MaPS announced in November that it had signed contracts for debt services that will be effective from 1 February 2023. The two contracts for Debt Relief Order (DRO) hubs have been awarded to:
- Citizens Advice; and
- Gregory Pennington.
There is a lot of uncertainty in the debt advice community about how these new DRO hubs will work in practice. With less than two months before they start, I have talked to MaPS to try to answer some questions.
This article is written for debt advisers.
If you have debt problems and want to know about a DRO, this article isn’t relevant for you – it is about the back office systems that debt advisers use.
Instead read What is a DRO? and then talk to a debt adviser as that article suggests.
Debt adviser questions about how the hubs should work
Does a MaPS-funded debt advice agency have to use a hub?
There is no requirement for MaPS-funded debt advice agencies to send all their clients to the hubs. MaPS wants advisers and advice organisations to decide whether the client is best served by them or referred to a DRO hub.
If you feel a client would benefit from face-to-face appointments because of their English, literacy, mental health or other vulnerability issues, that is fine.
Anna Hall, Head of Money and Debt Operations at MaPS says:
For most clients the hubs will get them to a DRO quicker and more efficiently, and I hope advisers will view them as a valuable option, especially where their own capacity is limited. But of course for some, the continuing support of their debt adviser will be the best way to access a DRO.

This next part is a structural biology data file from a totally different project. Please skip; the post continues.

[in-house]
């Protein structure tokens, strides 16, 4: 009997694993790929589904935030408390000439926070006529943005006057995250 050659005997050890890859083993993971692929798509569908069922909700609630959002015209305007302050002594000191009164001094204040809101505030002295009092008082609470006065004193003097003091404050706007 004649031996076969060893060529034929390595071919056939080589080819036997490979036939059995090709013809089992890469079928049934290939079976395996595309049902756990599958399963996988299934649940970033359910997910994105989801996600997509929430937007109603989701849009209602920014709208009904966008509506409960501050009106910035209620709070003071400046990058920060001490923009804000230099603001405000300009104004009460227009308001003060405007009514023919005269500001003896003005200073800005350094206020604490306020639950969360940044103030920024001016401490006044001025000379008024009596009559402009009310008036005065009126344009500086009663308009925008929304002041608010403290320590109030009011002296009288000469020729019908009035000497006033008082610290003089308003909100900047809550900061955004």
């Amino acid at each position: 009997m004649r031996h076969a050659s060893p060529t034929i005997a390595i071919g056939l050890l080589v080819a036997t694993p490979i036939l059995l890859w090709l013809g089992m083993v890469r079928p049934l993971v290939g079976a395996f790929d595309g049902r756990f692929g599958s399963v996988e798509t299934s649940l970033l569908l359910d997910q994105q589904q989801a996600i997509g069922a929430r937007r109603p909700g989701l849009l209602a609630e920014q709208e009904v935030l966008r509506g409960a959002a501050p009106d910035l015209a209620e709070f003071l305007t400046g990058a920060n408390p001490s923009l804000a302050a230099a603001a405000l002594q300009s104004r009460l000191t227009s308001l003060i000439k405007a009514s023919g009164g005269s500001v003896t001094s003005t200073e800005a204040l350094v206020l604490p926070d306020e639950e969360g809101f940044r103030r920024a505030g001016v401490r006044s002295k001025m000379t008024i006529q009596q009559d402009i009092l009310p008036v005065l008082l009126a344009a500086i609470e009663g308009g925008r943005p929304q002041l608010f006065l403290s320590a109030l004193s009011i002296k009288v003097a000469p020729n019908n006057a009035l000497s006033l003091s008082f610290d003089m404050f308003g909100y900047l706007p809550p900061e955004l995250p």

It seems to me that there are potentially a large number of reasons why an adviser may prefer to do an in-house DRO. Where you are having ongoing work with a client eg to make benefit or grant applications, there may not be much gain in referring your client for a DRO – and the client may prefer to just deal with one adviser. And some clients will have major problems raising the £90 DRO fee within a short period.
Can we choose which hub to refer to?
Yes – it’s up to you which DRO hub to refer to.
You will be able to refer into both hubs and MaPS is aiming to provide information on wait times so you can select the right DRO hub for your client at any time. MaPS will be providing more details on this as things develop.
Originally the MaPS tender for three DRO hubs was expected to work on a regional basis, but that was dropped when the number of hubs was reduced to two.
There is no suggestion at the moment that any “load sharing” provisions will be introduced if the two hubs get very unequal numbers of cases referred. However MaPS will be keeping the operation of the two hubs under review and will make changes if it’s right to do so to respond to client need.
Who is legally liable for any errors in a DRO?
The liability rests with the hub that submitted the DRO – they should respond to any complaints from the client.
It is the adviser at the hub’s job to check everything on the application they are submitting. This includes checking that no debts are omitted that are on credit reports or that the client is aware of.
What is the point if the referring agency has to do all the work first?
The referring agency has to give advice on the client’s debt options, including a DRO, and the pros and cons of them before a referral. So as the adviser you need to know a lot about your client’s situation.
But you don’t have to do all the checks that make DROs so time-consuming to set up, eg checking credit reports and making sure that the balances and reference numbers for the debts are correct.
A hub should not return the case to you if a debt is omitted, unless the missing debt makes the client no longer eligible for a DRO. A case should only be returned if the hub feels the original advice that a DRO was suitable may not be in the client’s best interest.